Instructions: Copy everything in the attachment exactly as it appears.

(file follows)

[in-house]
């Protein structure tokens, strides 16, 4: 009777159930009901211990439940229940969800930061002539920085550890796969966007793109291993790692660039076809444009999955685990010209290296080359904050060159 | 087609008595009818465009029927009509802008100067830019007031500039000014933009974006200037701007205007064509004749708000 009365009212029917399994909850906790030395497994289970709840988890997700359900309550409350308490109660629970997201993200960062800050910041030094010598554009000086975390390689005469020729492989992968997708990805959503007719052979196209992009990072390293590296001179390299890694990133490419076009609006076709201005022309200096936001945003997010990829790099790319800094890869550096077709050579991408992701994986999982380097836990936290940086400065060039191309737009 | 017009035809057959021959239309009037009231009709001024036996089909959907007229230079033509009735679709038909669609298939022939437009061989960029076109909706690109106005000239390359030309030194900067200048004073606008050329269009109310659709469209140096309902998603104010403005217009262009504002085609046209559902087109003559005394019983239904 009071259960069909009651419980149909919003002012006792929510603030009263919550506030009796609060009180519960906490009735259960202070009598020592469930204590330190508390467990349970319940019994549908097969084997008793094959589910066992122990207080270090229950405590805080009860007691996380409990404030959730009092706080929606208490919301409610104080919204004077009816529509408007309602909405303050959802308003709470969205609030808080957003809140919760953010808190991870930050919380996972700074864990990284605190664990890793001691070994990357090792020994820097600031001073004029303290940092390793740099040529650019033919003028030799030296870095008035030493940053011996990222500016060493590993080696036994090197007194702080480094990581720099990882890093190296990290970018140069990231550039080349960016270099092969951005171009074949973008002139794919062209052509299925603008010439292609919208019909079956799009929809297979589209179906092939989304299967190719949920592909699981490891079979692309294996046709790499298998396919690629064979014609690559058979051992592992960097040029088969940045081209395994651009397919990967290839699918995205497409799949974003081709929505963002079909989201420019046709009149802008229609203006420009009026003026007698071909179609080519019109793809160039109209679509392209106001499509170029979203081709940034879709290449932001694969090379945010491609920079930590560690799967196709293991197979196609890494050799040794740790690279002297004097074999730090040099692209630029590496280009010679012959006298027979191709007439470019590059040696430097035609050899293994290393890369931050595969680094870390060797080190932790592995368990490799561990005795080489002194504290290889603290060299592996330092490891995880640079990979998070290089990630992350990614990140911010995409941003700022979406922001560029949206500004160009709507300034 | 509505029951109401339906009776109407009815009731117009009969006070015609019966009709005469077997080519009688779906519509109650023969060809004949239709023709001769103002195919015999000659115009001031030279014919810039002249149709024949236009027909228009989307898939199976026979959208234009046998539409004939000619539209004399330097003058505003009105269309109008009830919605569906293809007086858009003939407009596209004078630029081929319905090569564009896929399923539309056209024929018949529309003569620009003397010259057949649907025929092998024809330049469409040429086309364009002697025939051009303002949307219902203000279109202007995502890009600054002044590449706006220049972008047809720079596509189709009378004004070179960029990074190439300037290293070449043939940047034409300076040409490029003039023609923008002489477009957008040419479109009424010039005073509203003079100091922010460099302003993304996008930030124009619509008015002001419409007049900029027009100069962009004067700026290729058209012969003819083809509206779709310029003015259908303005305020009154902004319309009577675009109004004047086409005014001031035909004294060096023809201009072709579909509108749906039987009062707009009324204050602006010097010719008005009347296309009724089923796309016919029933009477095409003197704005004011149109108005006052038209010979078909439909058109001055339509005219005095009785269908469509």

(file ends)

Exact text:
[in-house]
């Protein structure tokens, strides 16, 4: 009777159930009901211990439940229940969800930061002539920085550890796969966007793109291993790692660039076809444009999955685990010209290296080359904050060159 | 087609008595009818465009029927009509802008100067830019007031500039000014933009974006200037701007205007064509004749708000 009365009212029917399994909850906790030395497994289970709840988890997700359900309550409350308490109660629970997201993200960062800050910041030094010598554009000086975390390689005469020729492989992968997708990805959503007719052979196209992009990072390293590296001179390299890694990133490419076009609006076709201005022309200096936001945003997010990829790099790319800094890869550096077709050579991408992701994986999982380097836990936290940086400065060039191309737009 | 017009035809057959021959239309009037009231009709001024036996089909959907007229230079033509009735679709038909669609298939022939437009061989960029076109909706690109106005000239390359030309030194900067200048004073606008050329269009109310659709469209140096309902998603104010403005217009262009504002085609046209559902087109003559005394019983239904 009071259960069909009651419980149909919003002012006792929510603030009263919550506030009796609060009180519960906490009735259960202070009598020592469930204590330190508390467990349970319940019994549908097969084997008793094959589910066992122990207080270090229950405590805080009860007691996380409990404030959730009092706080929606208490919301409610104080919204004077009816529509408007309602909405303050959802308003709470969205609030808080957003809140919760953010808190991870930050919380996972700074864990990284605190664990890793001691070994990357090792020994820097600031001073004029303290940092390793740099040529650019033919003028030799030296870095008035030493940053011996990222500016060493590993080696036994090197007194702080480094990581720099990882890093190296990290970018140069990231550039080349960016270099092969951005171009074949973008002139794919062209052509299925603008010439292609919208019909079956799009929809297979589209179906092939989304299967190719949920592909699981490891079979692309294996046709790499298998396919690629064979014609690559058979051992592992960097040029088969940045081209395994651009397919990967290839699918995205497409799949974003081709929505963002079909989201420019046709009149802008229609203006420009009026003026007698071909179609080519019109793809160039109209679509392209106001499509170029979203081709940034879709290449932001694969090379945010491609920079930590560690799967196709293991197979196609890494050799040794740790690279002297004097074999730090040099692209630029590496280009010679012959006298027979191709007439470019590059040696430097035609050899293994290393890369931050595969680094870390060797080190932790592995368990490799561990005795080489002194504290290889603290060299592996330092490891995880640079990979998070290089990630992350990614990140911010995409941003700022979406922001560029949206500004160009709507300034 | 509505029951109401339906009776109407009815009731117009009969006070015609019966009709005469077997080519009688779906519509109650023969060809004949239709023709001769103002195919015999000659115009001031030279014919810039002249149709024949236009027909228009989307898939199976026979959208234009046998539409004939000619539209004399330097003058505003009105269309109008009830919605569906293809007086858009003939407009596209004078630029081929319905090569564009896929399923539309056209024929018949529309003569620009003397010259057949649907025929092998024809330049469409040429086309364009002697025939051009303002949307219902203000279109202007995502890009600054002044590449706006220049972008047809720079596509189709009378004004070179960029990074190439300037290293070449043939940047034409300076040409490029003039023609923008002489477009957008040419479109009424010039005073509203003079100091922010460099302003993304996008930030124009619509008015002001419409007049900029027009100069962009004067700026290729058209012969003819083809509206779709310029003015259908303005305020009154902004319309009577675009109004004047086409005014001031035909004294060096023809201009072709579909509108749906039987009062707009009324204050602006010097010719008005009347296309009724089923796309016919029933009477095409003197704005004011149109108005006052038209010979078909439909058109001055339509005219005095009785269908469509």